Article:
Peter Galli has been a financial/technology reporter for 12 years at leading publications in South Africa, the UK and the US. He has been Investment Editor of South Africa's Business Day Newspaper, the sister publication of the Financial Times of London.

He was also Group Financial Communications Manager for First National Bank, the second largest banking group in South Africa before moving on to become Executive News Editor of Business Report, the largest daily financial newspaper in South Africa, owned by the global Independent Newspapers group.

He was responsible for a national reporting team of 20 based in four bureaus. He also edited and contributed to its weekly technology page, and launched a financial and technology radio service supplying daily news bulletins to the national broadcaster, the South African Broadcasting Corporation, which were then distributed to some 50 radio stations across the country.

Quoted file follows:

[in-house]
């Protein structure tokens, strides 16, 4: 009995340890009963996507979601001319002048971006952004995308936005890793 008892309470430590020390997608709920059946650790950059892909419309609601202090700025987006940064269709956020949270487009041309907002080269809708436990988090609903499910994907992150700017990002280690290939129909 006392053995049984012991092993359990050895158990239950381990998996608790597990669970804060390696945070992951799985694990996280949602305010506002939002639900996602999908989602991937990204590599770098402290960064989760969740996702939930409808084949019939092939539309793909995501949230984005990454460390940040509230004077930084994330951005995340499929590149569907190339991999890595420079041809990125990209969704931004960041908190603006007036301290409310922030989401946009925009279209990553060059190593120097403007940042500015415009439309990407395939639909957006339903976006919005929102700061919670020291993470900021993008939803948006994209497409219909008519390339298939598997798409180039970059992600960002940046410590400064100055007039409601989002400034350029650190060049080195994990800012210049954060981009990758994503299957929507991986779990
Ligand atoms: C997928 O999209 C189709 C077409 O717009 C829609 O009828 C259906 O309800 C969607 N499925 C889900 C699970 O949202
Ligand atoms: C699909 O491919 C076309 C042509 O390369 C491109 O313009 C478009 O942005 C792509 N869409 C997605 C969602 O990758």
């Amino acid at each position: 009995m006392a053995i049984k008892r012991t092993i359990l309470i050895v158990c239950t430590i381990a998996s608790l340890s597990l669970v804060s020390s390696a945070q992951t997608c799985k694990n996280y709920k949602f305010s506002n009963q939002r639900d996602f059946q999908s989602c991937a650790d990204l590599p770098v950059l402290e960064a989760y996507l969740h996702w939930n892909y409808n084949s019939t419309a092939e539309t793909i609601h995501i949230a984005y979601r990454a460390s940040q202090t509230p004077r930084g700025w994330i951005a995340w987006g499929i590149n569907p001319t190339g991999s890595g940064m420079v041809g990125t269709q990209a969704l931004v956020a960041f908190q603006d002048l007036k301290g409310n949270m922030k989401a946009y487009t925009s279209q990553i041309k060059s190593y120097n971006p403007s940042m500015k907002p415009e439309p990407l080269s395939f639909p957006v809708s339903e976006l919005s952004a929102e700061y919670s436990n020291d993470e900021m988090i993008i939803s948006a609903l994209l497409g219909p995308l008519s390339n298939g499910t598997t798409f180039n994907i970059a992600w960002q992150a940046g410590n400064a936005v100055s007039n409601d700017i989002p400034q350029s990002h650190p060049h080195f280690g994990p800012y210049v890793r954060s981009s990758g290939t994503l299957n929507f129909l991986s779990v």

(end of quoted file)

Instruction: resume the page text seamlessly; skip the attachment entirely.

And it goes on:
He was then transferred to San Francisco as Business Report's U.S. Correspondent to cover Silicon Valley, trade and finance between the US, Europe and emerging markets like South Africa. After serving that role for more than two years, he joined eWeek as a Senior Editor, covering software platforms in August 2000.

He has comprehensively covered Microsoft and its Windows and .Net platforms, as well as the many legal challenges it has faced. He has also focused on Sun Microsystems and its Solaris operating environment, Java and Unix offerings. He covers developments in the open source community, particularly around the Linux kernel and the effects it will have on the enterprise.

He has written extensively about new products for the Linux and Unix platforms, the development of open standards and critically looked at the potential Linux has to offer an alternative operating system and platform to Windows, .Net and Unix-based solutions like Solaris.

His interviews with senior industry executives include Microsoft CEO Steve Ballmer, Linus Torvalds, the original developer of the Linux operating system, Sun CEO Scot McNealy, and Bill Zeitler, a senior vice president at IBM.

For numerous examples of his writing you can search under his name at the eWEEK Website at